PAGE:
From then on, every time he thumbed through Glimpses or read a few pages, he felt he was made a part of all these. The lofty ideals of a newly free India, the noble call to duty - all these, he thought, were addressed to him as well. As well as Indira Gandhi. He also had things to give. The dream-life that these books represented for him was his real life waiting ahead - and would gradually supplant the miserable life that he lived today.


The entire stack of six books had now moved from his front to his right. He took the stack, took it outside and put it in the courtyard, next to an empty drum used for catching rain water. He came back inside and reached for the last item remaining on the shelf - looking much like an expensive book. But this was actually a notebook in which he had written several poems and prose pieces. The history of how he came upon this notebook fleeted through his mind.

Swapan and his mother talked together a lot - more so than an average mother-and-son duo. They could talk about anything at all - things that interested either one interested both. Whenever they talked, they felt there was an invisible presence of third party, and they both acknowledged this within themselves. And they talked freely about him - about what he would have thought or done or said about something. Indeed, it was these talks that made that hut seem something much more than a poor man's shack. They made this a place Swapan longed to come back to at the end of the day.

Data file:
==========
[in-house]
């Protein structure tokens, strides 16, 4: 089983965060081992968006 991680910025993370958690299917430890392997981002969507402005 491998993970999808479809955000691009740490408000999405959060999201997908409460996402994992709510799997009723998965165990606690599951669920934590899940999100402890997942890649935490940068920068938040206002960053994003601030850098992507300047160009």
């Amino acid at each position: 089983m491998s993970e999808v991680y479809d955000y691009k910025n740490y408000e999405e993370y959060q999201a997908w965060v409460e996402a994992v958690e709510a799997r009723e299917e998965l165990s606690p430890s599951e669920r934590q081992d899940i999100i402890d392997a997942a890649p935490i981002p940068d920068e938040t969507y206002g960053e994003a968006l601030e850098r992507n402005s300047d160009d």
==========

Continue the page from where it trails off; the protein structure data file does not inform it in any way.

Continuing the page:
One day Swapan spoke casually about his desire to have a nice bound notebook to put his poetry and other writings in. This was just thinking out loud, for buying such a notebook was not an option. As a brilliant student, Swapan got a small stipend from school that let him buy his essential school books and supplies. But anything beyond that was not affordable.

Swapan's mother had said only this: "How happy your father would have been to hear what you just said! He was also the literary type - and did a fair amount of scribbling of his own. He had so much to give to the world - but fate would not let him."

Then, unknown to Swapan, his mother had sold an old sari of hers and got one rupee. She then went to the town with a neighbor boy, and walked into a stationery store. They showed her a number of bound notebooks, all quite elegant. But none of them was within her price range. So she said she would come back in a few months when she hoped to have enough money to buy one of these.